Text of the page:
In fact, all the people to whom I have introduced Chris have all been genuinely glad to meet him and welcoming - which is both a credit to Chris and a tribute to my friends, to be sure. In this day and age, that is still an incredible gift of grace.

Two years ago, I couldn't have imagined meeting anyone I would consider sharing my life with, ever again. I had quite simply given up hope of that happening. People I know in the recovery community would hear me whine about being a solitaire, and say, "Awww, don't worry about it - celibacy is non-fatal, and it's ultimately treatable." However, I had all but accepted that for me, there would be no treatment. I couldn't see how it could possibly happen.

Today, I simply cannot imagine life without this man in my life.

I know that, in the eyes of the probate court, or the emergency-room nurse, or the judge or the clergyman, we are just two people sharing an address.

Nothing could be further from the truth.

So tonight, as I go back to assembling a too-large Christmas tree in a too-small apartment, I'm giving thanks for many, many things - but most of all, for a life-giving love that I believe could only have come from God.

Happy Thanksgiving.


Michael said...

Re you and Chris and the probate judge and the hospital and all those other folks, I remind you of the lyrics of No Matter What They Tell Us:

No matter what they tell us
No matter what they do
No matter what they teach us
What we believe is true

No matter what they call us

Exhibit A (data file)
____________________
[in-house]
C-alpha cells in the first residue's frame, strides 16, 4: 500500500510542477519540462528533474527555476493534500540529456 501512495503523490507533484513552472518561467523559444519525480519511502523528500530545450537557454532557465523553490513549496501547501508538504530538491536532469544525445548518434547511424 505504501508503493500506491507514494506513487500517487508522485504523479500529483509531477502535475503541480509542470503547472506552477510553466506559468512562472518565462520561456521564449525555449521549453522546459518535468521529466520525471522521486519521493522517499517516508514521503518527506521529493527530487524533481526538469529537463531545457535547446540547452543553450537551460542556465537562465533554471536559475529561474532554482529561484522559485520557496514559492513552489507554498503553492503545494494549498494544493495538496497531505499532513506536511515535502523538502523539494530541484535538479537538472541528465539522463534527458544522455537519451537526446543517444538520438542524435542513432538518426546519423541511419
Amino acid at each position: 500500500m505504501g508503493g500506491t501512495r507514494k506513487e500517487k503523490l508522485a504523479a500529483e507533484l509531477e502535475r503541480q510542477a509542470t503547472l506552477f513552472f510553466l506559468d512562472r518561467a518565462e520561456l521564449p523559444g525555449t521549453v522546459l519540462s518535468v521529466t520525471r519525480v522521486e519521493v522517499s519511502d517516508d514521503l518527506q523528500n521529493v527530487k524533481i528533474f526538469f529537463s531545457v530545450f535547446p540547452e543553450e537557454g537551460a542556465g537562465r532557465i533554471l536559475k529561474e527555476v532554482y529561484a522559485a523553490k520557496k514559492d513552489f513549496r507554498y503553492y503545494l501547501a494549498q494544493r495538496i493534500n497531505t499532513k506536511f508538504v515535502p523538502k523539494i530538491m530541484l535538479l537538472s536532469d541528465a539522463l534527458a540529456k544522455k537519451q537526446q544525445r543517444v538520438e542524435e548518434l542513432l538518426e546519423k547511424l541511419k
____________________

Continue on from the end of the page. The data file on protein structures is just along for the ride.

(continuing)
However they attack
No matter where they take us
We'll find our own way back

I can't deny what I believe
I can't be what I'm not
I know I'll love forever
I know, no matter what

If only tears were laughter
If only night was day
If only prayers were answered
Then we would hear God say

"No matter what they tell you
No matter what they do
No matter what they teach you
What you believe is true

"And I will keep you safe and strong
And sheltered from the storm
No matter where it's barren
A dream is being born."

No matter who they follow
No matter where they lead
No matter how they judge us
I'll be everyone you need

No matter if the sun don't shine
Or if the skies are blue
No matter what the end is
My life began with you

I can't deny what I believe
I can't be what I'm not
I know, I know
I know this love's forever
That's all that matters now
No matter what

wilsonian said...

What a lovely post, Steve. I'm so happy that you've found what you never though possible.

And seriously... I think it's so cute that your sister still calls you Stevie :)

Black Pete said...

May I add another lyric portion? Bob Franke's Thanksgiving Eve has this chorus:

What can you do with your days but work & hope
Let your dreams bind your work to your play
What can you do with each moment of your life
But love 'til you've loved it away
Love 'til you've loved it away.